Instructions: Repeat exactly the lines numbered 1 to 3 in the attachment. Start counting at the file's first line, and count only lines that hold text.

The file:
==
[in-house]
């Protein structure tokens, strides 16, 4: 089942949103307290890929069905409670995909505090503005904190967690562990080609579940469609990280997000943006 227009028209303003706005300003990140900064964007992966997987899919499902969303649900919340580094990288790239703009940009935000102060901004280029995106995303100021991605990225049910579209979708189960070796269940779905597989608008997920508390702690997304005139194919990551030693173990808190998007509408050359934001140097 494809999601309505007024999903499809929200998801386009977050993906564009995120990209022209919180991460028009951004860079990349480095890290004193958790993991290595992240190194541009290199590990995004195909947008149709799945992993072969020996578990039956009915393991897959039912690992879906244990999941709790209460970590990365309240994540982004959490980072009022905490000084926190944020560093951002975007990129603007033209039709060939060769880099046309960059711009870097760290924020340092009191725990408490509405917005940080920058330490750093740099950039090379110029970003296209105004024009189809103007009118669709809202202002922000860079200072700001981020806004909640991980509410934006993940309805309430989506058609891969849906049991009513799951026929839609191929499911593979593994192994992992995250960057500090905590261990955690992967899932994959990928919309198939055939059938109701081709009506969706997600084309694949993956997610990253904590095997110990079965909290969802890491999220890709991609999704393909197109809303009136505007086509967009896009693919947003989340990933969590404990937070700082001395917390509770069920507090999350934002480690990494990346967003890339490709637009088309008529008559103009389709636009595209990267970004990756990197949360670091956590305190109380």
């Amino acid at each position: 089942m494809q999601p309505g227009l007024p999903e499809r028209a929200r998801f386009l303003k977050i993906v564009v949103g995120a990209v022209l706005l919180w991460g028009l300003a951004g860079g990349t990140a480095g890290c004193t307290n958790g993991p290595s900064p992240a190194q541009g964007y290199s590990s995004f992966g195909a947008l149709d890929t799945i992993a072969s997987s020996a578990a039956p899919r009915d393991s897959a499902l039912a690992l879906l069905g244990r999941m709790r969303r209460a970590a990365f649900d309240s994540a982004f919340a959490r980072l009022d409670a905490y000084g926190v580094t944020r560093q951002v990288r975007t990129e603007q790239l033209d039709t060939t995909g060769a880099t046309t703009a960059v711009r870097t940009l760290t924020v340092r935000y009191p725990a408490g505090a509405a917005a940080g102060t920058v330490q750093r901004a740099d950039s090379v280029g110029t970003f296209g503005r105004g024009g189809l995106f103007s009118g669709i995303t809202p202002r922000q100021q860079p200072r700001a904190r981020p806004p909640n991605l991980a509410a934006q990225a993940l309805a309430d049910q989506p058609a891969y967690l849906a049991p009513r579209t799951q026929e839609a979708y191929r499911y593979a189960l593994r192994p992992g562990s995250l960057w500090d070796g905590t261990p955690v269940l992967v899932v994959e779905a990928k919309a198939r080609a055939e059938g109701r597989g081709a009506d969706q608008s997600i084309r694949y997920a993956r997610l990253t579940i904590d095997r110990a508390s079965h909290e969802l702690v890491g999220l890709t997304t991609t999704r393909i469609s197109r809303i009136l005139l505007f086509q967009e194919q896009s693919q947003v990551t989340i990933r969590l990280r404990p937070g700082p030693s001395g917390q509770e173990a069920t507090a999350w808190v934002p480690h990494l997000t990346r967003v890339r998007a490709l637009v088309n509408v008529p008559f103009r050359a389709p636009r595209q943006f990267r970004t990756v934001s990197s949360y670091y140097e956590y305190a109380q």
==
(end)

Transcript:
[in-house]
């Protein structure tokens, strides 16, 4: 089942949103307290890929069905409670995909505090503005904190967690562990080609579940469609990280997000943006 227009028209303003706005300003990140900064964007992966997987899919499902969303649900919340580094990288790239703009940009935000102060901004280029995106995303100021991605990225049910579209979708189960070796269940779905597989608008997920508390702690997304005139194919990551030693173990808190998007509408050359934001140097 494809999601309505007024999903499809929200998801386009977050993906564009995120990209022209919180991460028009951004860079990349480095890290004193958790993991290595992240190194541009290199590990995004195909947008149709799945992993072969020996578990039956009915393991897959039912690992879906244990999941709790209460970590990365309240994540982004959490980072009022905490000084926190944020560093951002975007990129603007033209039709060939060769880099046309960059711009870097760290924020340092009191725990408490509405917005940080920058330490750093740099950039090379110029970003296209105004024009189809103007009118669709809202202002922000860079200072700001981020806004909640991980509410934006993940309805309430989506058609891969849906049991009513799951026929839609191929499911593979593994192994992992995250960057500090905590261990955690992967899932994959990928919309198939055939059938109701081709009506969706997600084309694949993956997610990253904590095997110990079965909290969802890491999220890709991609999704393909197109809303009136505007086509967009896009693919947003989340990933969590404990937070700082001395917390509770069920507090999350934002480690990494990346967003890339490709637009088309008529008559103009389709636009595209990267970004990756990197949360670091956590305190109380």
């Amino acid at each position: 089942m494809q999601p309505g227009l007024p999903e499809r028209a929200r998801f386009l303003k977050i993906v564009v949103g995120a990209v022209l706005l919180w991460g028009l300003a951004g860079g990349t990140a480095g890290c004193t307290n958790g993991p290595s900064p992240a190194q541009g964007y290199s590990s995004f992966g195909a947008l149709d890929t799945i992993a072969s997987s020996a578990a039956p899919r009915d393991s897959a499902l039912a690992l879906l069905g244990r999941m709790r969303r209460a970590a990365f649900d309240s994540a982004f919340a959490r980072l009022d409670a905490y000084g926190v580094t944020r560093q951002v990288r975007t990129e603007q790239l033209d039709t060939t995909g060769a880099t046309t703009a960059v711009r870097t940009l760290t924020v340092r935000y009191p725990a408490g505090a509405a917005a940080g102060t920058v330490q750093r901004a740099d950039s090379v280029g110029t970003f296209g503005r105004g024009g189809l995106f103007s009118g669709i995303t809202p202002r922000q100021q860079p200072r700001a904190r981020p806004p909640n991605l991980a509410a934006q990225a993940l309805a309430d049910q989506p058609a891969y967690l849906a049991p009513r579209t799951q026929e839609a979708y191929r499911y593979a189960l593994r192994p992992g562990s995250l960057w500090d070796g905590t261990p955690v269940l992967v899932v994959e779905a990928k919309a198939r080609a055939e059938g109701r597989g081709a009506d969706q608008s997600i084309r694949y997920a993956r997610l990253t579940i904590d095997r110990a508390s079965h909290e969802l702690v890491g999220l890709t997304t991609t999704r393909i469609s197109r809303i009136l005139l505007f086509q967009e194919q896009s693919q947003v990551t989340i990933r969590l990280r404990p937070g700082p030693s001395g917390q509770e173990a069920t507090a999350w808190v934002p480690h990494l997000t990346r967003v890339r998007a490709l637009v088309n509408v008529p008559f103009r050359a389709p636009r595209q943006f990267r970004t990756v934001s990197s949360y670091y140097e956590y305190a109380q």